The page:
Southcentral Alaska voters will get to decide whether the judge who approved a no-jail plea deal for a man guilty of kidnapping a woman, strangling her into unconsciousness and masturbating on her should stay on the job.
Anchorage Superior Court Judge Michael Corey is one of 15 judges who will appear on the oft-overlooked judicial election section of this year’s general election ballot for voters. He’ll appear on the ballot in the 28 House districts within the third judicial district (you can find a full list through the Division of Election’s sample ballots).
The story has circulated nationally, and there’s already a group organizing to defeat Judge Corey’s retention.
The Alaska Constitution requires judges be put before voters regularly. Corey has served on the Anchorage Superior Court since 2014 and was recommended for retention by the nonpartisan Alaska Judicial Council this year. If voters reject his retention, he would be removed from the bench 90 days after the election.
Corey was the judge who approved a plea deal for Justin Schneider, who had been facing four felony charges, including kidnapping and assault as well as a misdemeanor charge of harassment for “offensive contact with fluids,” for the August 2017 assault.
In a deal between him and the state, Schneider pleaded guilty to a single felony assault charge for a sentence of two years with one suspended. The victim, who the state attorney said they were unable to contact via phone, was not present at the hearing.
Even though his sentence includes prison time, he won’t serve any time in prison for the active term because Judge Corey approved credit for time served on electronic monitoring in the year since the assault. Judges are allowed–but not required–to grant credit for time served on electronic monitoring allowed under state law (the amount of credit that offenders can apply to a sentence was capped to a year under Senate Bill 91 for the most serious crimes).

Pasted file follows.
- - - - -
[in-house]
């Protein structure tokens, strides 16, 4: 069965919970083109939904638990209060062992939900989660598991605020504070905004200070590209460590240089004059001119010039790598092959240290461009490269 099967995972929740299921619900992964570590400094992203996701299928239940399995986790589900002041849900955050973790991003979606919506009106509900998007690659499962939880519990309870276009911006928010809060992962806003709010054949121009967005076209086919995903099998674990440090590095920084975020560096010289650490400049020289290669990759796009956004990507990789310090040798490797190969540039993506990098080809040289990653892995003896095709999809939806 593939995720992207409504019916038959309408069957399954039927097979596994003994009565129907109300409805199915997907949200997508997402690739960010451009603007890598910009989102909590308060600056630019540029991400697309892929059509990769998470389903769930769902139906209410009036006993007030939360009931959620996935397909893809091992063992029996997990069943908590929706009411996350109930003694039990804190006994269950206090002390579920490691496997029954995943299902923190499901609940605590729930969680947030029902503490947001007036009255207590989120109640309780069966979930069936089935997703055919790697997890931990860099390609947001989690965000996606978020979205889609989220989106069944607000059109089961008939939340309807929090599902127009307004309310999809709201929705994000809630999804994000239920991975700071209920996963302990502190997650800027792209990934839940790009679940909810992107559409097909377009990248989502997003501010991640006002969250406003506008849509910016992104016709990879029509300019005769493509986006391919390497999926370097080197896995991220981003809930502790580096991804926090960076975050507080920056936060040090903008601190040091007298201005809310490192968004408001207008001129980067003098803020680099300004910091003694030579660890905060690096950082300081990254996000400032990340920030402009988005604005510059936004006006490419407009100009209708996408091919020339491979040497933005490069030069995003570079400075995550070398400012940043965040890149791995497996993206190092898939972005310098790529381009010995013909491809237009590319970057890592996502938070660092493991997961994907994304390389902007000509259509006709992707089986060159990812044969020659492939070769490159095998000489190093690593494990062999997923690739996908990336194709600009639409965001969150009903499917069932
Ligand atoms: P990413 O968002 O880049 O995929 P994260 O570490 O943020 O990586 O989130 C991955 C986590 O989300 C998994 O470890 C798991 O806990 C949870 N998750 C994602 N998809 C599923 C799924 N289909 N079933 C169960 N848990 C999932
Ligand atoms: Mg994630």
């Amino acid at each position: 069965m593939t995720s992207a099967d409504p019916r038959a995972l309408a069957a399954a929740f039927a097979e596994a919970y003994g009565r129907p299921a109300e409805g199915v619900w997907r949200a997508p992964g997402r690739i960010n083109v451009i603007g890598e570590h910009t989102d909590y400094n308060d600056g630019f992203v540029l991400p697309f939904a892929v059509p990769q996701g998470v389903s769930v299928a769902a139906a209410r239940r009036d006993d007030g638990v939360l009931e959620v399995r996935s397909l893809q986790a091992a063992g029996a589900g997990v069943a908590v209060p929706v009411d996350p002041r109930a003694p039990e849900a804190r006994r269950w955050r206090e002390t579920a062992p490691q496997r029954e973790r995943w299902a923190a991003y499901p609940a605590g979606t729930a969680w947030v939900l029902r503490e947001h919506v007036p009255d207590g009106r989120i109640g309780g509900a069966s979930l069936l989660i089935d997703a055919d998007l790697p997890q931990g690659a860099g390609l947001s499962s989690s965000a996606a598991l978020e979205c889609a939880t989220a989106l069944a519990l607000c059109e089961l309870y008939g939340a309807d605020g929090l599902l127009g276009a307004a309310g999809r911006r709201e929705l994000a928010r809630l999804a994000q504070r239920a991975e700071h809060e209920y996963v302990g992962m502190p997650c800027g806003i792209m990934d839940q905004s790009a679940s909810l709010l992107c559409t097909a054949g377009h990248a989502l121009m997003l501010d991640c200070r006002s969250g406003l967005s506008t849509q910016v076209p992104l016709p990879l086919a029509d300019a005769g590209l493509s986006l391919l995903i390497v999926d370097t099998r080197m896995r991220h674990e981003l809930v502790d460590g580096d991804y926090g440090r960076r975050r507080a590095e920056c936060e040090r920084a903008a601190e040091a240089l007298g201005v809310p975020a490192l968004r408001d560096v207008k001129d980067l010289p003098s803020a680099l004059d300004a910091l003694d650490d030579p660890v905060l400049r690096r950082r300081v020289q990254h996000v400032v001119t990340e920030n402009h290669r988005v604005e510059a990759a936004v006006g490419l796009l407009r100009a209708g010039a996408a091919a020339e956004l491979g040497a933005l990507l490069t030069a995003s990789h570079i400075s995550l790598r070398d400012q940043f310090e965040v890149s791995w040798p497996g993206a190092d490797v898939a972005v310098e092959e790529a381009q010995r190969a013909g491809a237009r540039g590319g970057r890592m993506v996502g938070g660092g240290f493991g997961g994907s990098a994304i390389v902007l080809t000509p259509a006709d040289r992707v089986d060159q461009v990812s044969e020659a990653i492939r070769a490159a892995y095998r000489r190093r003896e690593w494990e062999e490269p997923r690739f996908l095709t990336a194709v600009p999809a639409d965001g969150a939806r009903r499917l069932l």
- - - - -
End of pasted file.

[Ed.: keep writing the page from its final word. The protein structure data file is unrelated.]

During the hearing, which was reported on by KTVA, Corey said he approved the case based on Schneider’s prospect of rehabilitation.
“Mr. Schneider is going to be a member of our community, and he would not be in jail for the rest of his life even if he had been convicted on all of the counts for which he was charged,” said Judge Corey.
He also told Schneider, “This can never happen again.”
According to KTVA, Schneider “offered no apology or recognition of the potential long-term impacts the assault might have had on his victim” at this week’s hearing. Schneider will also get to avoid being registered as a sex offender because none of the charges were specifically related to sex crimes.
The response to the plea deal has been swift outrage, as the case raises similarities to other white men–like Brock Turner–getting off easy for heinous sex crimes. In fact, the judge in the Brock Turner case was recalled and removed from office earlier this year.